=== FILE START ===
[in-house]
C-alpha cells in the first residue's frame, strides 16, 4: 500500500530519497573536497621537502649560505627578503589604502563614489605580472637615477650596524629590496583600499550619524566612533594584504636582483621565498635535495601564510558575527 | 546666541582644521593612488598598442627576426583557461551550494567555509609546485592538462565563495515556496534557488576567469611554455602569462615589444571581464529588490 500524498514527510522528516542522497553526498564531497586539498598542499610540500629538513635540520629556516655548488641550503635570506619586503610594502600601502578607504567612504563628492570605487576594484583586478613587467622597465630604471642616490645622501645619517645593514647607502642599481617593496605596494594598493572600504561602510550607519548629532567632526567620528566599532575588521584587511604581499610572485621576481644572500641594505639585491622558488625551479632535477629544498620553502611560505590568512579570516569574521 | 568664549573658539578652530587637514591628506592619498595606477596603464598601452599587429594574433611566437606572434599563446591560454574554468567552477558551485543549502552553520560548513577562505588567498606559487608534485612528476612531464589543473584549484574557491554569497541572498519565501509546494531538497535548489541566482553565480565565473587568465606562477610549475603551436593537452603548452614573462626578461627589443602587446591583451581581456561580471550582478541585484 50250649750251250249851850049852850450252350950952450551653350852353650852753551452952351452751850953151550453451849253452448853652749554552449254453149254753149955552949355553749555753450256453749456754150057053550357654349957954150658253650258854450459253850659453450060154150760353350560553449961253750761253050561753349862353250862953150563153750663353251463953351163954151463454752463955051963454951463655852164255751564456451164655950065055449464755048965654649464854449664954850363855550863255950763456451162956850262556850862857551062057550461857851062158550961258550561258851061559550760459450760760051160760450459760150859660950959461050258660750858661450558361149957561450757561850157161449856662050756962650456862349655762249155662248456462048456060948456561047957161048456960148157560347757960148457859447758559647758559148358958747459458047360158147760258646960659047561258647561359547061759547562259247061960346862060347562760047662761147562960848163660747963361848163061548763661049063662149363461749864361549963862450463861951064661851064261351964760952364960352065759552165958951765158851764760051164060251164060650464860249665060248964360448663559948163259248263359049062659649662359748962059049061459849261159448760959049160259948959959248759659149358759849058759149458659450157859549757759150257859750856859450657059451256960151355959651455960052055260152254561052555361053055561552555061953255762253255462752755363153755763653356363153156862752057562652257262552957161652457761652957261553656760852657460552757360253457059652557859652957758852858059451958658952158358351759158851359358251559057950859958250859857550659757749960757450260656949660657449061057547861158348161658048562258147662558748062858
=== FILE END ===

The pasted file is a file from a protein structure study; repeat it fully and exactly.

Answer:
[in-house]
C-alpha cells in the first residue's frame, strides 16, 4: 500500500530519497573536497621537502649560505627578503589604502563614489605580472637615477650596524629590496583600499550619524566612533594584504636582483621565498635535495601564510558575527 | 546666541582644521593612488598598442627576426583557461551550494567555509609546485592538462565563495515556496534557488576567469611554455602569462615589444571581464529588490 500524498514527510522528516542522497553526498564531497586539498598542499610540500629538513635540520629556516655548488641550503635570506619586503610594502600601502578607504567612504563628492570605487576594484583586478613587467622597465630604471642616490645622501645619517645593514647607502642599481617593496605596494594598493572600504561602510550607519548629532567632526567620528566599532575588521584587511604581499610572485621576481644572500641594505639585491622558488625551479632535477629544498620553502611560505590568512579570516569574521 | 568664549573658539578652530587637514591628506592619498595606477596603464598601452599587429594574433611566437606572434599563446591560454574554468567552477558551485543549502552553520560548513577562505588567498606559487608534485612528476612531464589543473584549484574557491554569497541572498519565501509546494531538497535548489541566482553565480565565473587568465606562477610549475603551436593537452603548452614573462626578461627589443602587446591583451581581456561580471550582478541585484 50250649750251250249851850049852850450252350950952450551653350852353650852753551452952351452751850953151550453451849253452448853652749554552449254453149254753149955552949355553749555753450256453749456754150057053550357654349957954150658253650258854450459253850659453450060154150760353350560553449961253750761253050561753349862353250862953150563153750663353251463953351163954151463454752463955051963454951463655852164255751564456451164655950065055449464755048965654649464854449664954850363855550863255950763456451162956850262556850862857551062057550461857851062158550961258550561258851061559550760459450760760051160760450459760150859660950959461050258660750858661450558361149957561450757561850157161449856662050756962650456862349655762249155662248456462048456060948456561047957161048456960148157560347757960148457859447758559647758559148358958747459458047360158147760258646960659047561258647561359547061759547562259247061960346862060347562760047662761147562960848163660747963361848163061548763661049063662149363461749864361549963862450463861951064661851064261351964760952364960352065759552165958951765158851764760051164060251164060650464860249665060248964360448663559948163259248263359049062659649662359748962059049061459849261159448760959049160259948959959248759659149358759849058759149458659450157859549757759150257859750856859450657059451256960151355959651455960052055260152254561052555361053055561552555061953255762253255462752755363153755763653356363153156862752057562652257262552957161652457761652957261553656760852657460552757360253457059652557859652957758852858059451958658952158358351759158851359358251559057950859958250859857550659757749960757450260656949660657449061057547861158348161658048562258147662558748062858